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 In Blog, Parenting, Sleep, Teens

Fall Brings Increased Headaches for School ChildrenThe start of a new school year can be a stressful time for children and teens. Schedules change and students must balance academic, extracurricular, and social responsibilities. For some students, the return to school is also marked with an increase in headaches. A study from Nationwide Children’s Hospital finds that the number of children visiting hospital emergency departments for headaches increases in the fall. These headaches could be caused by a number of issues, including back-to-school stress or insufficient sleep linked to shifting sleep patterns.

The researchers conducted a retrospective analysis of children’s emergency department visits from 2010 to 2014, reviewing 1,300 cases. Grouping the emergency department visits by season revealed that, for children aged 5 to 18, headaches increase during the fall.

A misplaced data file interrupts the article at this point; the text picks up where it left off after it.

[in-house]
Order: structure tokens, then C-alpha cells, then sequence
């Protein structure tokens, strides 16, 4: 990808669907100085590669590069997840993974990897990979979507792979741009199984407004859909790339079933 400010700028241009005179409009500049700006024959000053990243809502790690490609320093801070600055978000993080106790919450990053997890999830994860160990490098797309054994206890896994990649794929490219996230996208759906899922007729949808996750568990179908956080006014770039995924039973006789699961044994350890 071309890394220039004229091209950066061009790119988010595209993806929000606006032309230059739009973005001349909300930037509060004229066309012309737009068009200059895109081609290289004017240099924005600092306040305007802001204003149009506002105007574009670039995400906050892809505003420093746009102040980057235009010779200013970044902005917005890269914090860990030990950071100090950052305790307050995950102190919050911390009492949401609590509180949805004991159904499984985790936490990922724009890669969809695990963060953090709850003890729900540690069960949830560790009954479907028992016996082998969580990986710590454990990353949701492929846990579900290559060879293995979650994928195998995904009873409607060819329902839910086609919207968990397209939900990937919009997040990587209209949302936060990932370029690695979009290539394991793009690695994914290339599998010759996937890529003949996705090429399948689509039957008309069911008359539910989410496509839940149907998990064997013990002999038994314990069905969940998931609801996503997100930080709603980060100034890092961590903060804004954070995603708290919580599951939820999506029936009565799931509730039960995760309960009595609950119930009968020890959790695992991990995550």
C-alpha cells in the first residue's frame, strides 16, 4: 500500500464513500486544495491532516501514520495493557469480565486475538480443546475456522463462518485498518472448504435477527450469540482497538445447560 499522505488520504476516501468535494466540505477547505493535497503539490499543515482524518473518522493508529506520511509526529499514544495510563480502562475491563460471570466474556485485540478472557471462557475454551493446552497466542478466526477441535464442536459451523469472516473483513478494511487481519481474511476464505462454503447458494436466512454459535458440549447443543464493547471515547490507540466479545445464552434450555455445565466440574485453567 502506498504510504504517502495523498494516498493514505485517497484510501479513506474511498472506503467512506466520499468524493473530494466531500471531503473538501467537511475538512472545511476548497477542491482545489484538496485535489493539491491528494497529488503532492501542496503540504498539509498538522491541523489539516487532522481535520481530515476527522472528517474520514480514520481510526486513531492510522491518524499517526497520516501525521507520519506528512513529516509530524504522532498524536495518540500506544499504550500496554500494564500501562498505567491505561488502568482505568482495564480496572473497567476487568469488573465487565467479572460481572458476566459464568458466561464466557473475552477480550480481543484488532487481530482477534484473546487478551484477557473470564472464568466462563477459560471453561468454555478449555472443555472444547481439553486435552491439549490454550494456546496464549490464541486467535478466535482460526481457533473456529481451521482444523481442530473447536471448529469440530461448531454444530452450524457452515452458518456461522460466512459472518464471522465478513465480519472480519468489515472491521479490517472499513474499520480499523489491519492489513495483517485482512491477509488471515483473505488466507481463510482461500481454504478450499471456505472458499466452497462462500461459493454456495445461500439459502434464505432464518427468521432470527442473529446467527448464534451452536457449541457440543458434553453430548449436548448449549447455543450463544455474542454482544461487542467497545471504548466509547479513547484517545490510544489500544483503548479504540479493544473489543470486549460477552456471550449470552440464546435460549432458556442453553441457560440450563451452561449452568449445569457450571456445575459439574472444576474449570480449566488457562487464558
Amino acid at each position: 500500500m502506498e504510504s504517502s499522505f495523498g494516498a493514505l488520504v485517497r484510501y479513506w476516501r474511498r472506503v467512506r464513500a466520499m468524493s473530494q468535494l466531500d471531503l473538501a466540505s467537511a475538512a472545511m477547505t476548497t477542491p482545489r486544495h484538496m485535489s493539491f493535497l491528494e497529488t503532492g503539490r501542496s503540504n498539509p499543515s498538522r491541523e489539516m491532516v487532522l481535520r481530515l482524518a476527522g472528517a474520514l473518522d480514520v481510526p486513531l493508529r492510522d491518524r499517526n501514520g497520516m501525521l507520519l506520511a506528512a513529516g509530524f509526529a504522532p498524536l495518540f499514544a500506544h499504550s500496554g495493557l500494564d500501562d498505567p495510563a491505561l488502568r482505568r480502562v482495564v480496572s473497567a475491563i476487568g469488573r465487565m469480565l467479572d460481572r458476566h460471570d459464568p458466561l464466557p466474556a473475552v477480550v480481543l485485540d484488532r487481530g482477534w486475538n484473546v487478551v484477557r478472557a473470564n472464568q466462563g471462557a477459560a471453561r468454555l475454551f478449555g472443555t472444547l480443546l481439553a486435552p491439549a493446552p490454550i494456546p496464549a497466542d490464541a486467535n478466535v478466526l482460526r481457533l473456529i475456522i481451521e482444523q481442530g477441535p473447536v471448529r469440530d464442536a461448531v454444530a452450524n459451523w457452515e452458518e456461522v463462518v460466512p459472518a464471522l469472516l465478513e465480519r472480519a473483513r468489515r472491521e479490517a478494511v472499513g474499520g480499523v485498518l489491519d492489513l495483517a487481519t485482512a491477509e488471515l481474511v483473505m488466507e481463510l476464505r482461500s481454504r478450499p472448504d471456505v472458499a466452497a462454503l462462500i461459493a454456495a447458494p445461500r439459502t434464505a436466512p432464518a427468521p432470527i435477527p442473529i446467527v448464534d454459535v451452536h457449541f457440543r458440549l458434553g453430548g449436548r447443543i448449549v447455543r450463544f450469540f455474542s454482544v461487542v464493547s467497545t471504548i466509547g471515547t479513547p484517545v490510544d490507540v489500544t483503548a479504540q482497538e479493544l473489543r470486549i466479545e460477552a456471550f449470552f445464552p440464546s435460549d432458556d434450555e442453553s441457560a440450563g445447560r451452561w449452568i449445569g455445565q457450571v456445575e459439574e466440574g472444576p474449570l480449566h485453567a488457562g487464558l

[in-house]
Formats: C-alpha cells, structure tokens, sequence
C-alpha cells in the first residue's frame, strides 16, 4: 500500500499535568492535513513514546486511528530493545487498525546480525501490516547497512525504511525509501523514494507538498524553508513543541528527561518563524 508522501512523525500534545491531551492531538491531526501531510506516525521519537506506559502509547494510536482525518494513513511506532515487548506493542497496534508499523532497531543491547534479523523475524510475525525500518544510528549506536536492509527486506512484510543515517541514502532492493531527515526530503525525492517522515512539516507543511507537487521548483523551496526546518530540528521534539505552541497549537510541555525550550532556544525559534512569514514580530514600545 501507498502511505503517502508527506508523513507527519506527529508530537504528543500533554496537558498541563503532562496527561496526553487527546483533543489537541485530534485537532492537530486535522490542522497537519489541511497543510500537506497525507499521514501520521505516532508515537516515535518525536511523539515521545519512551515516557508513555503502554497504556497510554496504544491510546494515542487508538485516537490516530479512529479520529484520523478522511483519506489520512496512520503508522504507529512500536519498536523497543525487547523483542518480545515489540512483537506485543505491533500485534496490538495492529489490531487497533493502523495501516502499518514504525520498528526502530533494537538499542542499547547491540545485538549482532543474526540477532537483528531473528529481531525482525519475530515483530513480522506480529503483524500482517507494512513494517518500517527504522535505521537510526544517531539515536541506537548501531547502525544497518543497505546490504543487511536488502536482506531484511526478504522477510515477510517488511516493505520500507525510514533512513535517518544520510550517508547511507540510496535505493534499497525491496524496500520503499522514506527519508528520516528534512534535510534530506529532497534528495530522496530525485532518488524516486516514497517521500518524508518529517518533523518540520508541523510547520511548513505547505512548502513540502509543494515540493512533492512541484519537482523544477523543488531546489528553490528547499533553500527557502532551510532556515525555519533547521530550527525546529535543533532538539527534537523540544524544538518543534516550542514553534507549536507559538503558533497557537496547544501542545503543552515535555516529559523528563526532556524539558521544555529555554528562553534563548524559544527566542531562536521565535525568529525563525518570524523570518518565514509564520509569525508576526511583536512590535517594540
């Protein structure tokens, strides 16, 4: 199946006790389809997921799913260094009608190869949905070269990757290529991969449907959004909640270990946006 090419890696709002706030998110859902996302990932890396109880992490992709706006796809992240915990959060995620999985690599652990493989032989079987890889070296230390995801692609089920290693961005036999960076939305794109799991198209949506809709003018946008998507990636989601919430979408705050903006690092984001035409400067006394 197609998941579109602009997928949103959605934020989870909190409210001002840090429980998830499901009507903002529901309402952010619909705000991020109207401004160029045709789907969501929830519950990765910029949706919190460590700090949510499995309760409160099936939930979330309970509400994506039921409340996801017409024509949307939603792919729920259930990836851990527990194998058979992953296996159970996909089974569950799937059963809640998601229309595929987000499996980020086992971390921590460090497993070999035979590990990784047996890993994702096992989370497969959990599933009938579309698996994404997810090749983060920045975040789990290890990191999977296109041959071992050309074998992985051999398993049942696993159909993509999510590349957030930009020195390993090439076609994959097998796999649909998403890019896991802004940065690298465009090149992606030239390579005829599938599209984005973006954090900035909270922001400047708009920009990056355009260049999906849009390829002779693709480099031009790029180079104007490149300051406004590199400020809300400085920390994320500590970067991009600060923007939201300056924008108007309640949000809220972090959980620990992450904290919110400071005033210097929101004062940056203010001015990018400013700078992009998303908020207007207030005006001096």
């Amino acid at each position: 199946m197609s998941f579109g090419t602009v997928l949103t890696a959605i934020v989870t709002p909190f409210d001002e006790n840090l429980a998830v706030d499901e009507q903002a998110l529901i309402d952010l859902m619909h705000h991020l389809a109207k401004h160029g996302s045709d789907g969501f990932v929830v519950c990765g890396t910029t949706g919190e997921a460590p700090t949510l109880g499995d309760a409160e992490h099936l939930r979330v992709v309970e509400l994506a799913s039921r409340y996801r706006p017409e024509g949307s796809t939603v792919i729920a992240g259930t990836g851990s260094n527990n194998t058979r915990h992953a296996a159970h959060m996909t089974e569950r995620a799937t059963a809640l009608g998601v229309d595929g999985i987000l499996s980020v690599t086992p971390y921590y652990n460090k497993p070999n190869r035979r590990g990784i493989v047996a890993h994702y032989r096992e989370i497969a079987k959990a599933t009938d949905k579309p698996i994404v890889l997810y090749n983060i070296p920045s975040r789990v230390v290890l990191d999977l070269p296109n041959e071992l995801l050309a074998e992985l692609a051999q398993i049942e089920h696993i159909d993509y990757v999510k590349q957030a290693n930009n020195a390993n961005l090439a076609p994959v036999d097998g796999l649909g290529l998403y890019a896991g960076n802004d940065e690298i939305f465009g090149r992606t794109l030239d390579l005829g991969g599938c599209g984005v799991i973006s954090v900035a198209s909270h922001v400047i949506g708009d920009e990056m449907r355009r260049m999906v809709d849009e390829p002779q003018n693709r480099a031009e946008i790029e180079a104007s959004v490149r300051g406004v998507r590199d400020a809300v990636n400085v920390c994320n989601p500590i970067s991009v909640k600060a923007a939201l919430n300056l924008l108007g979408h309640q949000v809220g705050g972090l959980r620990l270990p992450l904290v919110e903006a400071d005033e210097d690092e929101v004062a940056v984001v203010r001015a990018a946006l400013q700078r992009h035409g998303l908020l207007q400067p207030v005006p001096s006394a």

Most headaches are either tension headaches or migraines. Tension headaches are painful—they bring the sensation of a tightening around the head—but not debilitating. Migraines are not as common in children. Migraines are characterized by intense pain and tend to be accompanied by nausea and sensitivity to light.

As a group, boys aged five to nine years had a lot of headaches, but by adolescence, their headaches stop. Girls, in contrast, often start experiencing migraines around puberty. Girls’ migraines can persist into adulthood.

Many factors can cause headaches, including insufficient sleep, stress, skipping meals, and a lack of exercise. Parents can help their children avoid headaches by managing these issues. If headaches persist despite addressing these lifestyle factors, experts recommend that parents should take their children to the doctor.

“A sudden, severe headache or a change in the headache sensation from previous, what we call ‘first or worst’ headaches should be evaluated. Another good rule of thumb is that if the headaches are interfering with child’s normal routine, then it is time to get them evaluated, so therapy can be instituted to return your child’s life to normal,” says Dr. Jacobs, a clinical associate professor for pediatrics at the Ohio State University.

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